Los Alamos History Museum Launches Japan Initiative


The Los Alamos Historical Museum has been awarded a grant from the National Trust for Historic Preservation to increase the cultural understanding between the communities of Los Alamos, Hiroshima and Nagasaki.

Museum Director Judith Stauber, Museum Registrar Stephanie Yeamans and Intern Kallie Funk, a Los Alamos High School student, will travel to Tokyo, Kyoto, Hiroshima, and Nagasaki, Japan March 24 to visit museums and historic sites. They will meet with colleagues at the Hiroshima Peace Memorial Museum and the Nagasaki Atomic Bomb Museum with the goal of developingdialogue between the communities.

“This project will advance the role of museums in society as a place for genuine social change though innovative learning experiences,” Stauber said. “Museums are in a culturally unique position to facilitate discussion of difficult subject matter in non-threatening ways.”

In the decades since the United States dropped the atomic bombs on Japan,scientists and educators in both countries have exchanged ideas and information, but these conversations have not been matched by significant cultural exchanges, despite the countries being allies, she said. New Mexico and Japan share a history that is connected by events, but on a societal level cultural controversy still exists.

”Our unique museums are communicators of a shared history—from Los Alamos, the place where the world’s first atomic weapons were created, to Hiroshima and Nagasaki—the places that were devastated by the very same bombs,” Stauber said. “Our histories are inexorably linked, yet our cultures could not be more separate. In our respective museums, one story ends where another begins. Yet, little mutual understandingexists.”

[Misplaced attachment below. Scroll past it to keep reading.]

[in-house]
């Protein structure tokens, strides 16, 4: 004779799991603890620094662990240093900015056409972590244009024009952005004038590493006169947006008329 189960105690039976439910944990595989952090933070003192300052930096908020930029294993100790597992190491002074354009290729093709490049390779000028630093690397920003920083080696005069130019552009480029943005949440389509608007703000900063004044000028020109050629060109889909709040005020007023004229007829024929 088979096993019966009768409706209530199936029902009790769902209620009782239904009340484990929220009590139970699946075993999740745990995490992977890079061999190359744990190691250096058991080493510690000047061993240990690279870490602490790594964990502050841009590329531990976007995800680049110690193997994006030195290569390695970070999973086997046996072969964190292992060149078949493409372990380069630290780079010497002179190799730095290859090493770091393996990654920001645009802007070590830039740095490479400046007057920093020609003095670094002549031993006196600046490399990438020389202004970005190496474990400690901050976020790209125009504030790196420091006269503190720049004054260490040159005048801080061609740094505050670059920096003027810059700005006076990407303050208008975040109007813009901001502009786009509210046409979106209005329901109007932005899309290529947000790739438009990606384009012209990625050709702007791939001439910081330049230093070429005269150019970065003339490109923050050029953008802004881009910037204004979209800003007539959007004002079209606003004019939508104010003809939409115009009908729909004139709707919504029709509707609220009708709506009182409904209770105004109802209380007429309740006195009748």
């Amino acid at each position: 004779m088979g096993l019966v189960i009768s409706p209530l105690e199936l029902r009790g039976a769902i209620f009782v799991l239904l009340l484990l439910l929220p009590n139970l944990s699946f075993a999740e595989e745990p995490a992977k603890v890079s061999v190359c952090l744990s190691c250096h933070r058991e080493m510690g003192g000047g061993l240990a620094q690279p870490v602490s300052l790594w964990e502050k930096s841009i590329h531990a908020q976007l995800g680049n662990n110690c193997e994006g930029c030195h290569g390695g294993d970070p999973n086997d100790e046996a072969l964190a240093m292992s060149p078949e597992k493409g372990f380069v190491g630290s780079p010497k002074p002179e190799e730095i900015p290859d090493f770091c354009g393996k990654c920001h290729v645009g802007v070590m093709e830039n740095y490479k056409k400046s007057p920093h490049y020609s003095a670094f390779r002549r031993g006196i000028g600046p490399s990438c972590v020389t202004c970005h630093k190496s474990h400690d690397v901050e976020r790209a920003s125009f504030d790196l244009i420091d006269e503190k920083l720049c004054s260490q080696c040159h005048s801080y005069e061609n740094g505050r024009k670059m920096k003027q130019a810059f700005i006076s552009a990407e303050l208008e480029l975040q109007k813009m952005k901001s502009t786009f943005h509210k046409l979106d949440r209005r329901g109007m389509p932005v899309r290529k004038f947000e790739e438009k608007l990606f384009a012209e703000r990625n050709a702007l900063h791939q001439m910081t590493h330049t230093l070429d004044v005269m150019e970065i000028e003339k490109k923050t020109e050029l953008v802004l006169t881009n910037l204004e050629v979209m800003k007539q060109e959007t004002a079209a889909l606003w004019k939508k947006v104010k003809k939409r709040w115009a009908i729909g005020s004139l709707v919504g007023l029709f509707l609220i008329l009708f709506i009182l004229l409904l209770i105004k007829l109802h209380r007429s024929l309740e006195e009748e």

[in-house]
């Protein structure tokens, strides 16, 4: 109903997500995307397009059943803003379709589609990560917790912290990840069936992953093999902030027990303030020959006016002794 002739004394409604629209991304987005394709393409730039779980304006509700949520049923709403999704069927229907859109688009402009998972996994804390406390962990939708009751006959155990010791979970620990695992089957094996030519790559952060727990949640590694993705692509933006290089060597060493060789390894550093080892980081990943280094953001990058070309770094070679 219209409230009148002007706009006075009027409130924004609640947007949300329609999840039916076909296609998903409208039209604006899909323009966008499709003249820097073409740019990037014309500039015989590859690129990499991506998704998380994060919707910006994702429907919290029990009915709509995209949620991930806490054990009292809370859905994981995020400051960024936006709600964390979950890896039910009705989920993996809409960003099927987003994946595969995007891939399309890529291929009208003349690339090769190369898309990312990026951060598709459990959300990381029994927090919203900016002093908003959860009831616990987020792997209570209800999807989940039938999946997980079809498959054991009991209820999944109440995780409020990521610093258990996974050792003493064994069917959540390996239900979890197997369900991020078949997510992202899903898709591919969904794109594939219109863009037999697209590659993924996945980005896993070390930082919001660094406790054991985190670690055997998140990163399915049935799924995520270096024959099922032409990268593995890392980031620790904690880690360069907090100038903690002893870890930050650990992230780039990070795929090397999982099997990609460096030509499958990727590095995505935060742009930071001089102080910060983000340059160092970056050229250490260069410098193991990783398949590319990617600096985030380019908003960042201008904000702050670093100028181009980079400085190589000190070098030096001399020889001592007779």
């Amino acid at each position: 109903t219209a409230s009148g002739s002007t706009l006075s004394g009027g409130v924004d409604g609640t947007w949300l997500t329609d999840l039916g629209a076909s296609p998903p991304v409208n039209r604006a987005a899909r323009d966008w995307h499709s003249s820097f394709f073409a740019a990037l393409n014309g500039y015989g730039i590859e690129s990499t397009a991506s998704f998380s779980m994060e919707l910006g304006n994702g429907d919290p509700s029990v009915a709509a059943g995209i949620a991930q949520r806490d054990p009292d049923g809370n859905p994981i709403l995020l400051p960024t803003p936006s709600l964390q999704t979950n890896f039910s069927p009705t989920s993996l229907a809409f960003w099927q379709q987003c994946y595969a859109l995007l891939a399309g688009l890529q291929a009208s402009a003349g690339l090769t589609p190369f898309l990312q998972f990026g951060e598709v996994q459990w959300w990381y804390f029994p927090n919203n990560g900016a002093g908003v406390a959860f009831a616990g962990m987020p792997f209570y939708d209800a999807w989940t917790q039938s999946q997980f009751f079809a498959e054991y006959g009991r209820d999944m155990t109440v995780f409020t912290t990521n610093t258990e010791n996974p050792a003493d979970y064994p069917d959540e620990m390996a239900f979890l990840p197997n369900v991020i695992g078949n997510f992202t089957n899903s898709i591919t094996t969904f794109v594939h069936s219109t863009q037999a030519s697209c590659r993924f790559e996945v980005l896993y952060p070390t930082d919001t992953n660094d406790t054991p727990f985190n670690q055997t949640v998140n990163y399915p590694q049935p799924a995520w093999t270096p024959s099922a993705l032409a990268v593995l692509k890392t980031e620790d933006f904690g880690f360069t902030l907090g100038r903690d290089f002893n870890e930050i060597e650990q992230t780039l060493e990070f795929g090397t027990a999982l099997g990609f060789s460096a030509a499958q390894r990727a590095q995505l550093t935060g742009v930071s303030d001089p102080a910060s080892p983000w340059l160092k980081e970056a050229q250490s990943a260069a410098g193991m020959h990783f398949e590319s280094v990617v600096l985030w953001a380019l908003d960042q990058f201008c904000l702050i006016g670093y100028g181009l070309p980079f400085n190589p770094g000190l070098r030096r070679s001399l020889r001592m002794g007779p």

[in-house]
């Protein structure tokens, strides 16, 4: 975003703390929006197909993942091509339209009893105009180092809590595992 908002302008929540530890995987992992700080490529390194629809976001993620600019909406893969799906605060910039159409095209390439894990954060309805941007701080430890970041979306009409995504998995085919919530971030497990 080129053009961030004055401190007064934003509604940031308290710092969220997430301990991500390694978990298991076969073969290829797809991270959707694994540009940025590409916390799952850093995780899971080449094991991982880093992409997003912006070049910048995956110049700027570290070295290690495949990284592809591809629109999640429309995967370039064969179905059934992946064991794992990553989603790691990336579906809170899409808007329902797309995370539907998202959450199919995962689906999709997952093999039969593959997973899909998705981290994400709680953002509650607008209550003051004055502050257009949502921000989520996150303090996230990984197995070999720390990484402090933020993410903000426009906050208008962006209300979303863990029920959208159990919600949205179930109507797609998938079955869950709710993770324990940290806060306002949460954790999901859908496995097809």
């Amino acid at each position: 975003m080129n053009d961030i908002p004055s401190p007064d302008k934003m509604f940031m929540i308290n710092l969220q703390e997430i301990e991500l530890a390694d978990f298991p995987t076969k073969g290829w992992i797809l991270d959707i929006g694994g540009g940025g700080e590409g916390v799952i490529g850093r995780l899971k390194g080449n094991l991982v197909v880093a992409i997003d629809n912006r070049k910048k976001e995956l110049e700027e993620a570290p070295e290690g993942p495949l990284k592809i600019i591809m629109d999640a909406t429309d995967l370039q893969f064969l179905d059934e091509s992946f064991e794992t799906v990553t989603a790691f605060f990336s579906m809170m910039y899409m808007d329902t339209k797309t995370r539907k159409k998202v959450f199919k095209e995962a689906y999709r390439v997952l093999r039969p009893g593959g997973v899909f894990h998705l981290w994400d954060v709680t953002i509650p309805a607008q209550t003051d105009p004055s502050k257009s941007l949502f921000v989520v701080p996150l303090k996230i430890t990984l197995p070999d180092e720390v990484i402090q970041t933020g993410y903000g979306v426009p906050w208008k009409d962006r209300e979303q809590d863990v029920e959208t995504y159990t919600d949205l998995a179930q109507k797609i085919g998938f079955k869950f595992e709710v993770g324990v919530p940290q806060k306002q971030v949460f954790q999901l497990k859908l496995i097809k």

Outcomes from the travel to Japan include meaningful face-to-face dialogue, exchanges of personnel and material culture, new programs, and new opportunities for visitor engagement, Stauber said, “further proof that museums are places to communicate innovative ideas that bridge differences across community and ideology as well as advance understanding of the complexity of their respective peoples, places and histories.”

The grant-funded travel is the beginning of a multi-phase initiative that will include the development of a traveling exhibit, cultural exchange programs, and publications.

The Los Alamos Historical Museum staff will also visit with Monica Bethe, daughter of Manhattan Project physicist Hans and his wife Rose. Monica spent much of her adult life studying and living in Japan and resides in Kyoto.

While they are in Japan, the Museum staff will update the Los Alamos community through a travel blog, social media (follow the Los Alamos Historical Museum in Facebook and Twitter), and local media coverage.

In spite of deep global and societal divisions throughout the world today, museums—especially museums with a shared yet divisive history—can remind the world of the words of Mark Twain, “Travel is fatal to prejudice, bigotry, and narrow-mindedness, and many of our people need it sorely on these accounts.”